I really felt as if I’d unlocked a treasure trove of excellent, heretofore unknown krazee when I watched “Unmasking the Idol,” but my joy was bittersweet. Its ninety-minute run time was packed to the gills with inspired lunacy, but it felt like there was so much more to know about asshole ninja super-spy Duncan Jax and his karate-trained sidekick Boon the Baboon. What would have been truly wonderful is if the movie was twice as long and brought the Nazi subplot to the forefront. Imagine my thong-dampening glee upon realizing that “Unmasking the Idol” spawned a sequel called “The Order of the Black Eagle,” in which Duncan Jax infiltrates a Nazi secret society…!
Our story opens with Dr. George Brinkmann, Jr. receiving the International Science Award in the Field of Lasers in Switzerland when machine-gun-toting ninjas bust in to kidnap him. From there, it’s a jump cut to Washington, DC, where a trio of evil sheikhs* is at their ranch-home-cum-secret-compound where they are hiding priceless gems stolen from the Smithsonian. Leave it to our hero Duncan Jax to rescue the stones through sheer audacity and back-punching, only to make his escape via prop plane piloted by Boon the Baboon, as the head sheikh screams gibberish at them. All this happens in the first ten minutes of film–I defy you NOT to call this “art.” After he returns the jewels to his boss Star (after landing the prop plane on his lawn during a chic cocktail party), Jax is assigned to a new case where he needs to infiltrate a neo-Nazi group called the Order of the Black Eagle. The Order is responsible for the kidnapping of Dr. Brinkmann and plans to use his laser-ey know-how to blow up communications satellites. It’s explained that the evil Baron von Tepish** leads the Order and has set up shop in an ancient temple in the jungles of South America. Fortunately for the good guys, Jax looks JUST LIKE Order member Conrad Bladen. Donning a false moustache, Jax takes his partner Tiffany Youngblood (with whom he has a typically-for-this-kind-of-movie contentious relationship) and heads to the jungles of South America*** to thwart the Order. It just so happens that shit is MUCH heavier than what the good guys had anticipated, as the Order has Hitler’s body in cryogenic freeze. Through means unknown to the audience and to contemporary science, the Order apparently has the means to revive him, presumably since they spent all their R&D time on this problem and not on the “lasers” one.
*This movie is very sheikh-heavy; I counted FIVE headdressed Middle Eastern men before the opening credits rolled.
**Played by the same dude who played The Whale in “Unmasking the Idol,” a fact that led to no small measure of confusion as I tried to figure out why the Whale joined such a despicable organization.
***A country much like Africa, as shown through a shot of a map overlaid with Tarzan-style foley work
The amount of cheesy goodness on display in this movie is downright overwhelming, but I’ll explain a handful of standout moments:
- Boon has ever-changing wardrobe that includes a tuxedo, fatigues, and a Mister Rogers cardigan
- I’m guessing as a cost-cutting measure, members of the Order of the Black Eagle don’t have peaked caps, but instead prefer embroidered beige baseball caps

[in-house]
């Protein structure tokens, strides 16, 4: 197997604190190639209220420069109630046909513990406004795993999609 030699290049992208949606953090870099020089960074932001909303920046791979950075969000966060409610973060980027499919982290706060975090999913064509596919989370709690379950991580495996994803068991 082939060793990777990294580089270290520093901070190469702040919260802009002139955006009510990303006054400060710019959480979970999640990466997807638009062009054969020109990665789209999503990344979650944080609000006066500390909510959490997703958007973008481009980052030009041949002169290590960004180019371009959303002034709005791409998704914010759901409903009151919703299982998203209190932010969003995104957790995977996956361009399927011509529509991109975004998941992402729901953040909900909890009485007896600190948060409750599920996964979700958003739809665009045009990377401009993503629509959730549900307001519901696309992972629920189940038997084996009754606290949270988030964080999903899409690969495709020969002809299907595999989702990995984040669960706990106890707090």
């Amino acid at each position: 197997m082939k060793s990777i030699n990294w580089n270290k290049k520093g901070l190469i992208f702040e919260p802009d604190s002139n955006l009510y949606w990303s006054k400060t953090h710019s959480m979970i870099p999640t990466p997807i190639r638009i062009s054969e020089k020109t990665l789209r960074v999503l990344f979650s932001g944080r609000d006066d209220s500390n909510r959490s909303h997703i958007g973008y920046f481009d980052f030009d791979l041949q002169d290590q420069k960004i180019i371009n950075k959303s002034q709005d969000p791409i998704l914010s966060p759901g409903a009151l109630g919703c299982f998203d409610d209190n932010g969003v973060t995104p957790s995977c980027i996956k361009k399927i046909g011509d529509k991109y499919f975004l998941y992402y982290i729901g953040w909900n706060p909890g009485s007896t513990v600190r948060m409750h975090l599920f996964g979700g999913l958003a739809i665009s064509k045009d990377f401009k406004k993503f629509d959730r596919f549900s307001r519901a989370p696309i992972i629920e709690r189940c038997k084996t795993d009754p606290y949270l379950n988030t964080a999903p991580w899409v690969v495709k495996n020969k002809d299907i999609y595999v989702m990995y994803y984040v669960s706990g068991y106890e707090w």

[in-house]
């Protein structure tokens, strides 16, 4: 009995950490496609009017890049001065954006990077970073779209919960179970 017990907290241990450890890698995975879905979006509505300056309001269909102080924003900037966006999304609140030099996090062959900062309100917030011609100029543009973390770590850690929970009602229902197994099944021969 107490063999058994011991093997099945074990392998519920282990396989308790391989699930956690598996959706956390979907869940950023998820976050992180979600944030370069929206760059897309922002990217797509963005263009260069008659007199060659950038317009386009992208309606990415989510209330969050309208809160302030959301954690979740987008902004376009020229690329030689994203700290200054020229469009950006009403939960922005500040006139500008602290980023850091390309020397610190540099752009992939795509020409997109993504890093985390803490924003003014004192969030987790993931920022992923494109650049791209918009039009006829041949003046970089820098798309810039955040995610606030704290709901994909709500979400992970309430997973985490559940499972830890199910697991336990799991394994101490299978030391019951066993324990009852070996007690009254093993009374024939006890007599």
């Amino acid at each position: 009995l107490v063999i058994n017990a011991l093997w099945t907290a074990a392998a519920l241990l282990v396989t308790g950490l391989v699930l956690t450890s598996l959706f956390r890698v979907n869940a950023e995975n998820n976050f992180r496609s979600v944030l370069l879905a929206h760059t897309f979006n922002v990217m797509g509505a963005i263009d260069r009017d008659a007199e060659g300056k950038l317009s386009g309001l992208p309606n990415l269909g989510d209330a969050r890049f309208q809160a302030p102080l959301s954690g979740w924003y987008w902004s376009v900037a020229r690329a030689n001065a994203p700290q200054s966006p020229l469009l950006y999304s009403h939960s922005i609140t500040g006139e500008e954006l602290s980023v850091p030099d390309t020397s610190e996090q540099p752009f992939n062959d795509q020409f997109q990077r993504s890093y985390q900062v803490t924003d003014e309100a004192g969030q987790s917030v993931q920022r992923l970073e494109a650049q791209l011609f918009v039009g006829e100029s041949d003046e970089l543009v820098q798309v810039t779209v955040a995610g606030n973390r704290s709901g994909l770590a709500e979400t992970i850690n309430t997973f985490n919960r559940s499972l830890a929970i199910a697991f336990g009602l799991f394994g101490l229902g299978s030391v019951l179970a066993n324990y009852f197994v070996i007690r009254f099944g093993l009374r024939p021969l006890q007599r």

- The ancient South American jungle temple that serves as the Order’s HQ is made of painted cardboard and looks a lot like the interior of the much-lamented Castle Dracula dark ride in Wildwood, NJ
- Tiffany Youngblood’s hatred of men turns inexplicably–nee, magically–into throbbing desire for Duncan Jax when the script says so
- Not content with a mere swastika, the Order has devised its OWN logo with a black eagle INSIDE of a swastika, for maximum eviltude
- A motorcycle chase ends abruptly with a trip-wire decapitation that manages to be both extremely telegraphed and yet entirely unexpected
- You bet your fucking ass there’s a hovercraft
- Jax impersonates a flaming gay stereotype in order to set off a Spaghetti Western shoot-out****
****Yes, those words, in that order, make a sentence that describes a thing that happens in this movie
You may ask how the Spaghetti Western homage is worked into what seems like a James Bond homage flavored with a soupcon of “The Boys from Brazil,”
and this would be an entirely reasonable line of inquiry. One of the fantastical things about “The Order of the Black Eagle”
is that it manages to pay homage to about a thousand different genre films, ranging from the obvious “Raiders of the Lost Ark”
to such adventure stories as “The African Queen,” “The Dirty Dozen,”
and “The A Team.”
The latter two titles lead me to another outstanding element of this film: mid-way through the film, Jax and Star team up with a sort of Not-So-Magnificent Seven team consisting of a nerdy demolitions expert, a strongman, a female assassin, a cowboy, a smart-mouthed drunk, an archer, and unfortunately-named Jungle Princess Maxie Ryder. For those of you keeping track, that puts us at TEN heroes. I am more convinced now than ever that this story was concocted by a grade-school boy, what with all the Axe Cop*****
-ery going on here.
*****You’re going to want to click that link if you’re unfamiliar with Axe Cop.
To speak more about “The Order of the Black Eagle” would be to strip it of its native majesty. Suffice to say that I’ve only spoken about maybe a third of this movie’s appeal, and that much like its predecessor, this film is a work of mad genius. I remain mind-boggled as to how these movies have escaped cult film apotheosis, as they so beautifully embody the cocaine-fueled excess that characterizes the 1980s action film.
Oh, and there’s a baboon that flips people off. A LOT.
Dear powers that be, please issue a DVD release of the Duncan Jax movies. If the public doesn’t demand it now, be certain that they should.